Earlier this week, I described how to find lucrative Web content clients. Now, we’ll assume you’ve gotten a client. The next step is to write Web content the client loves.
How can you make sure you do that? Here are three simple steps to writing killer content:
Ask a lot of questions. Bad Web content happens when writers rush off to write with only a vague idea of what should be on the Web pages they’ve been asked to create. Don’t skimp on research! The more you learn about your client company, the better they will like your Web pages. Once you’ve defined page lengths and deadlines with your client, here are some key questions to ask:
1. Why is this content being created? What is the goal here?
2. Who is the target audience?
3. What points of difference make this company stand out from competitors that I can describe in the content?
4. What similar company Web sites do you think do a good job in your industry, that I should look at?
5. Are there existing company marketing materials these Web pages should relate to in terms of style and content? If so, may I have copies?
6. Who else should I talk to at the company to learn more?
7. Are there customers I should get testimonials from for these pages?
8. Should I tour the plant, visit the store, drive around with a sales rep, or take other steps to gather more details on what you do?
9. What do you see as the ‘voice’ of your site? Is it friendly, authoritative, approachable, casual, funny, businesslike? Name three adjectives that describe the company personality you’d like to see expressed in the tone of your site.
Does this sound like a lot of work? It often is! But talking to an expert in a product or service, and gathering a lot of company background, will make the actual writing so easy.
Listen to their language — then, use it. Listen carefully to the exact words your company sources use as they talk about their products or services. Take detailed notes. Do they talk about “providing expert guidance” a lot? Say their toys are “the best-made in the industry”?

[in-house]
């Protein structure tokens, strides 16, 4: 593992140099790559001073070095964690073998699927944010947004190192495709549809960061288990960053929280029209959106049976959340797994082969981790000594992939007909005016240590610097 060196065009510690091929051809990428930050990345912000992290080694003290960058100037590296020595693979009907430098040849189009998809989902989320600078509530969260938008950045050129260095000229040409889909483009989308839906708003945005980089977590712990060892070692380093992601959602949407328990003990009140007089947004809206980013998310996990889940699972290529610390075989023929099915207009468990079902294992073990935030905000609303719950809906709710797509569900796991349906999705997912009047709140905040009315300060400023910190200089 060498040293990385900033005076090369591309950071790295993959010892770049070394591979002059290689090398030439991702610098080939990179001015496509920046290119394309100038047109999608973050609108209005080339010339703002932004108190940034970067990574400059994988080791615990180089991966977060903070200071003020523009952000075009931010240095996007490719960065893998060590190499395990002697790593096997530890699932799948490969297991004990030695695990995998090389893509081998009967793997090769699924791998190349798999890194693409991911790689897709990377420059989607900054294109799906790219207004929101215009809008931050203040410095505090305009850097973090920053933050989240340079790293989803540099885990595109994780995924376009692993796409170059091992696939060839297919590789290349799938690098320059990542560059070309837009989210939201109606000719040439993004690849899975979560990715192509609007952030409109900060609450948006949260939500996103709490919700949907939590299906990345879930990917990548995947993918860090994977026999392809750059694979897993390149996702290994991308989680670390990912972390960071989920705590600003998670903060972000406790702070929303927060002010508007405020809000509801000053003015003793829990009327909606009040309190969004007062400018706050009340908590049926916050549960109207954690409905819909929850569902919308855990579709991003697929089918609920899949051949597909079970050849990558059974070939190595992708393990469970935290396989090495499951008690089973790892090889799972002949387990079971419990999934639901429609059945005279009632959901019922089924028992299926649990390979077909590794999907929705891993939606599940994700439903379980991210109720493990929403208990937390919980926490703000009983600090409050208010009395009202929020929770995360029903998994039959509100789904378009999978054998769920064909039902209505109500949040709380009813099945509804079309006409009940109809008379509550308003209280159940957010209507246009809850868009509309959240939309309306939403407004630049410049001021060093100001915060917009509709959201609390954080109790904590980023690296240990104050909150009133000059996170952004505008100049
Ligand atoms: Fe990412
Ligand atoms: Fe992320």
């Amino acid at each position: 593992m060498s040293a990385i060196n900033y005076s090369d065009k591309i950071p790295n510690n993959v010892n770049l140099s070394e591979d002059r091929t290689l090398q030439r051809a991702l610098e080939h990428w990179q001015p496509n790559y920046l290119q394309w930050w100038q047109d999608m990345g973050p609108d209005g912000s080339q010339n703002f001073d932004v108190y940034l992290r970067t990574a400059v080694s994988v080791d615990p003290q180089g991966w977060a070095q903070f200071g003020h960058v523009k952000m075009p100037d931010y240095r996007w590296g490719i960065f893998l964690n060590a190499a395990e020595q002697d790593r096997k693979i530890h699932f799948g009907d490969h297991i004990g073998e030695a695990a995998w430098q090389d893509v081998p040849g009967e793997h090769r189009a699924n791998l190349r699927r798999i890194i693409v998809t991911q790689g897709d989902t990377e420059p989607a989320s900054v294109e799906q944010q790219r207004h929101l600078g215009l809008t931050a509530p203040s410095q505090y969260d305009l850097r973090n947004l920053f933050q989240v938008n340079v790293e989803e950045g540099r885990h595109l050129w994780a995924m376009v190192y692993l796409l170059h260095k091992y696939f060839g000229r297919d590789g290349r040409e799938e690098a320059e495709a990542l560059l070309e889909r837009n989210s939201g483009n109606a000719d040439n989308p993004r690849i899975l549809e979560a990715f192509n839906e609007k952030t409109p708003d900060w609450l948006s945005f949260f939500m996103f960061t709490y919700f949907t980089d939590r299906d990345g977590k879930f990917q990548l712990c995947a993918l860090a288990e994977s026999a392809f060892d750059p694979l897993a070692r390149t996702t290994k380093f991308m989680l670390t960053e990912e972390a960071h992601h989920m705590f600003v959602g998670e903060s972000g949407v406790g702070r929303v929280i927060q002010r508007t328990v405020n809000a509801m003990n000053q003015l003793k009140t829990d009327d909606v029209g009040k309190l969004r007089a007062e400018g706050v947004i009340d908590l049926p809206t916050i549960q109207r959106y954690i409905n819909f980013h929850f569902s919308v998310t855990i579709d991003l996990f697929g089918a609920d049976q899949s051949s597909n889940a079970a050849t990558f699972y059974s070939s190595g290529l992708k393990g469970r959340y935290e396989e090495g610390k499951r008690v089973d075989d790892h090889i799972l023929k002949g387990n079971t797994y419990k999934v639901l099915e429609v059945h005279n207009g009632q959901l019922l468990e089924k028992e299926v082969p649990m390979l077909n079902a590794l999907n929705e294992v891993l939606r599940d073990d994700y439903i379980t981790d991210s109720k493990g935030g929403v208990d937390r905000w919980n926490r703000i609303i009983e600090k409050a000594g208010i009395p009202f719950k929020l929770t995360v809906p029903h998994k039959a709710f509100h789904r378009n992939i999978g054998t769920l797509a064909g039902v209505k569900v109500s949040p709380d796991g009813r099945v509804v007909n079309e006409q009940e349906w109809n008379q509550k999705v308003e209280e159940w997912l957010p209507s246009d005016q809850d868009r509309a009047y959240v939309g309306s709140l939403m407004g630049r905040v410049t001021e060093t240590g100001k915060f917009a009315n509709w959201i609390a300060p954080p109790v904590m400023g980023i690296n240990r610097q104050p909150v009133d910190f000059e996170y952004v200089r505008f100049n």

When you go to write, use exactly these phrases. Don’t get all cocky and “creative” and think your job as the writer is to come up with other ways to say what they just said. Instead, make the site sound just like them. Clients will be blown away. “That’s exactly what I was looking for!” will be a typical comment. Sure, you may need to vary these phrases so you’re not saying the exact same thing 10 times on a page. But stick to the spirit of what they told you as you craft the content. Get out a thesaurus if need be to find other words that are close to their favorite phrases.
Capture their tone. If the CEO is a pretty straight-arrow, formal, suit-wearing kind of guy, don’t use contractions.
Imagine the head of the company is going to read your page out loud to prospective customers. Create something that would work for that.
Deal with rewrites professionally. This is the stage where many new writers run into trouble. You thought your first draft was amazing…but your client may want lots of changes. Several different company teams or individuals may separately make suggestions. You may want to limit the number of rewrite rounds you allow before charging more in your contract.
The key at this phase is to stay calm, open-minded and professional. Remember, ultimately, it’s their Web site. They’re the boss.
Especially when you’re starting out, don’t be too worried about how initial projects break out in terms of hourly wage. They may not pencil out well, as you’re learning how to do great Web content here. All that really matters is that the project is a big success, the company is thrilled, and you get a sample you can proudly show your next crop of prospects.
Do you have any other tips, or questions about how to deliver great Web content? Leave a comment below.
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Photo via Flickr user Digital Markketing